Motion is a universal language. It's understood by everyone in varying degrees. Look at it this way: If something whizzes across the screen, it communicates "fast" or "urgent." And the slow move can communicate "calm." It's really about rhythm, and we all understand that language.
But, let's take it a step further. It's one thing to recognize that motion and rhythm are universal forms of communication. Fairly obvious but communication through motion is deeply embedded in our culture in other ways. Example: Have you ever heard a movie described as being "too MTV?" The quick edits typical of music videos have become a property of the MTV brand. By establishing a particular motion-based style, MTV has added a huge attribute to its brand.
Another example would be the current Gap campaign those slow, even pans revealing bored cynical twenty-somethings deadpanning the songs of joy from past generations. Like 'em or hate 'em, it's all attitude, and the way the pans move says way more about Gap style, whatever that is, than the models dressed in vests and cords. Again, the end result is a corporation building brand property through motion.
In the more distinct realm of the graphic designer, motion design has even more of an influence and an impact. I can easily turn to a designer on my team and say, "This spot needs more of a Kyle Cooper look." (Kyle and his company's work can be viewed at http://www.imaginaryforces.com.) The designer would understand that I was looking for a darker , ominous, more distressed text approach. (Though Kyle and his company have designed film titles and commercials of many different styles, he is best known for his ground-breaking work on film titles from movies like Seven and The Island of Dr. Moreau. )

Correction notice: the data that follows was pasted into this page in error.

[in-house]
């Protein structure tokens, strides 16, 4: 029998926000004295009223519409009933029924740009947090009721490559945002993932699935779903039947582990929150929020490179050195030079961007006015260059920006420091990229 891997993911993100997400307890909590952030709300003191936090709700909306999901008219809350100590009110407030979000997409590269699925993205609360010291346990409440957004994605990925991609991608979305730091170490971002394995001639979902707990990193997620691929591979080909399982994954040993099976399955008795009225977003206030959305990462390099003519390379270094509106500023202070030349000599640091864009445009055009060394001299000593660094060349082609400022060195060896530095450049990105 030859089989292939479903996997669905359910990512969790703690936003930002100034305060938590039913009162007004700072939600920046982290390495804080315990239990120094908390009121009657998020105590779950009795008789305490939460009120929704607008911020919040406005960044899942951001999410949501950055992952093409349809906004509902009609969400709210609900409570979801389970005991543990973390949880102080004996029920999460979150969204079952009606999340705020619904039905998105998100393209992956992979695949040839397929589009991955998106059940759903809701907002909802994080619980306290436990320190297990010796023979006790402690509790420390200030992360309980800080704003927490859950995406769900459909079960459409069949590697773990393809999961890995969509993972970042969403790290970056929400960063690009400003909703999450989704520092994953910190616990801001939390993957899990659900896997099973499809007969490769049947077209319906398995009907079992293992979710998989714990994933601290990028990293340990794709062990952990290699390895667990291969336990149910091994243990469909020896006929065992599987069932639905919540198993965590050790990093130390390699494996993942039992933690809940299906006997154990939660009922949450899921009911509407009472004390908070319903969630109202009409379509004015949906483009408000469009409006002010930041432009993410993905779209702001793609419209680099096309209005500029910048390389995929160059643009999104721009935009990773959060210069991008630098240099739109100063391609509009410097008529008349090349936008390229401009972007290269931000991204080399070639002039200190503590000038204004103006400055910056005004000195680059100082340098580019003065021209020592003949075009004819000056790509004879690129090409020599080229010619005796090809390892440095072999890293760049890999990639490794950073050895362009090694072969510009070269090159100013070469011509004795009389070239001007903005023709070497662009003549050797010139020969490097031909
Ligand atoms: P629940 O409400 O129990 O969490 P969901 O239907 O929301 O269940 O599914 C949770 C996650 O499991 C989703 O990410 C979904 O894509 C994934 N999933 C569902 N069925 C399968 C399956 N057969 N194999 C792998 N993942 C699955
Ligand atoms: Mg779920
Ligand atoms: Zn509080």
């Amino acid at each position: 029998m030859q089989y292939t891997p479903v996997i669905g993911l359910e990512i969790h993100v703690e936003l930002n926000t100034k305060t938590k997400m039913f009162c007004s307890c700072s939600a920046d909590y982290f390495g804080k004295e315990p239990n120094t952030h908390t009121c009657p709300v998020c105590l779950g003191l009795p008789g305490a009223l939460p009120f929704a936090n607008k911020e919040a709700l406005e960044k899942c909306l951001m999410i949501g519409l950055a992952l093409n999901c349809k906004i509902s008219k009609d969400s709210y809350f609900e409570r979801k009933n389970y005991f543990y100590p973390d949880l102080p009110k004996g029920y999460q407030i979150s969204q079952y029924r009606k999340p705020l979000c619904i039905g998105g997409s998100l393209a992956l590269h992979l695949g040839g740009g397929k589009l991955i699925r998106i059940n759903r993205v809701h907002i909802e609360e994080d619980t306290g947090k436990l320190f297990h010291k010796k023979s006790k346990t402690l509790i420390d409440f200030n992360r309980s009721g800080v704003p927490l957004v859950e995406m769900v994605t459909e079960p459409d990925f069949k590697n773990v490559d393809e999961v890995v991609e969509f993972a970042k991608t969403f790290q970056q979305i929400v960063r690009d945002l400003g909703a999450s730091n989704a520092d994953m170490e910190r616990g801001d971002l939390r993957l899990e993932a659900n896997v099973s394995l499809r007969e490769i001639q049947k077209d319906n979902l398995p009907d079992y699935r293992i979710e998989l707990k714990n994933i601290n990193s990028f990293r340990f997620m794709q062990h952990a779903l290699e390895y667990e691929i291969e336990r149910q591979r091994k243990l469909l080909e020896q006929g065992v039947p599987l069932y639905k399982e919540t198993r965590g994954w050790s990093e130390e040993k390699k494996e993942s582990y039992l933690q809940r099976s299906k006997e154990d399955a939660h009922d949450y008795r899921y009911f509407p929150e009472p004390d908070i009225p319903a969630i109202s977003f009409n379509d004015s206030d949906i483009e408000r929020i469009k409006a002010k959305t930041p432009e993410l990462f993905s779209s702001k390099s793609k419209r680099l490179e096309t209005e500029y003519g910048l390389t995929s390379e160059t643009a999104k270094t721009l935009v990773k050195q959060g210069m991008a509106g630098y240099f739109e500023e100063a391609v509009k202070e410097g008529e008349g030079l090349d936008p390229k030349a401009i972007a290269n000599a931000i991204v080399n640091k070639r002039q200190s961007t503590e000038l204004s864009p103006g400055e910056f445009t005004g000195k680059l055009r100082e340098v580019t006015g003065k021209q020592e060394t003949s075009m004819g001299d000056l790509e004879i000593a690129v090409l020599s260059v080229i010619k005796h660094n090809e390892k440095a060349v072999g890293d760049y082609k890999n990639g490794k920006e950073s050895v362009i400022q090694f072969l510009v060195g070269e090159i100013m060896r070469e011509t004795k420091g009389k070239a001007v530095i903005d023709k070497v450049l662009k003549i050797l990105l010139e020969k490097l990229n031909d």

In all these examples, the content is largely irrelevant to the perceived message. It's the impact of the motion that conveys the high energy of MTV, the dismissive languidness of Gap, or the frenetic, darker style of Kyle Cooper.